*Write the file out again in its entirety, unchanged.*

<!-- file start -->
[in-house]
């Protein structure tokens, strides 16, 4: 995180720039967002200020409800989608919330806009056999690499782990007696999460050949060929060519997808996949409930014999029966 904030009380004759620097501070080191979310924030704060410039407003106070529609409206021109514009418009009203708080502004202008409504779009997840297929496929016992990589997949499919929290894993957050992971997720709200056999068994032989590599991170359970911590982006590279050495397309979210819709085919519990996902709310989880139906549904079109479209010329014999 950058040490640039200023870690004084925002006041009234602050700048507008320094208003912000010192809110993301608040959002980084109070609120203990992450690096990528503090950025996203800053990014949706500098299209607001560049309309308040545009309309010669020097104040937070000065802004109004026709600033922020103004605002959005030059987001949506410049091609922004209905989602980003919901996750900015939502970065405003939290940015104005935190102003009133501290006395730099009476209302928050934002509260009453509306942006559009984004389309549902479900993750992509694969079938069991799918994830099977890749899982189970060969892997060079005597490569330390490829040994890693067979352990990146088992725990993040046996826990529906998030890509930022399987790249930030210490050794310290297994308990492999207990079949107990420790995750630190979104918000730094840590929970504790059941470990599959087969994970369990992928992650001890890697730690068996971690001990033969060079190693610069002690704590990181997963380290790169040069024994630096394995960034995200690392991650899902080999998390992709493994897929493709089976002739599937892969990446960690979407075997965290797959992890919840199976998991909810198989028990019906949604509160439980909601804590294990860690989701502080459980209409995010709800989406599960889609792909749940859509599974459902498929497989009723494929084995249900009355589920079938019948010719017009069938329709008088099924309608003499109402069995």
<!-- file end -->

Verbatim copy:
[in-house]
């Protein structure tokens, strides 16, 4: 995180720039967002200020409800989608919330806009056999690499782990007696999460050949060929060519997808996949409930014999029966 904030009380004759620097501070080191979310924030704060410039407003106070529609409206021109514009418009009203708080502004202008409504779009997840297929496929016992990589997949499919929290894993957050992971997720709200056999068994032989590599991170359970911590982006590279050495397309979210819709085919519990996902709310989880139906549904079109479209010329014999 950058040490640039200023870690004084925002006041009234602050700048507008320094208003912000010192809110993301608040959002980084109070609120203990992450690096990528503090950025996203800053990014949706500098299209607001560049309309308040545009309309010669020097104040937070000065802004109004026709600033922020103004605002959005030059987001949506410049091609922004209905989602980003919901996750900015939502970065405003939290940015104005935190102003009133501290006395730099009476209302928050934002509260009453509306942006559009984004389309549902479900993750992509694969079938069991799918994830099977890749899982189970060969892997060079005597490569330390490829040994890693067979352990990146088992725990993040046996826990529906998030890509930022399987790249930030210490050794310290297994308990492999207990079949107990420790995750630190979104918000730094840590929970504790059941470990599959087969994970369990992928992650001890890697730690068996971690001990033969060079190693610069002690704590990181997963380290790169040069024994630096394995960034995200690392991650899902080999998390992709493994897929493709089976002739599937892969990446960690979407075997965290797959992890919840199976998991909810198989028990019906949604509160439980909601804590294990860690989701502080459980209409995010709800989406599960889609792909749940859509599974459902498929497989009723494929084995249900009355589920079938019948010719017009069938329709008088099924309608003499109402069995």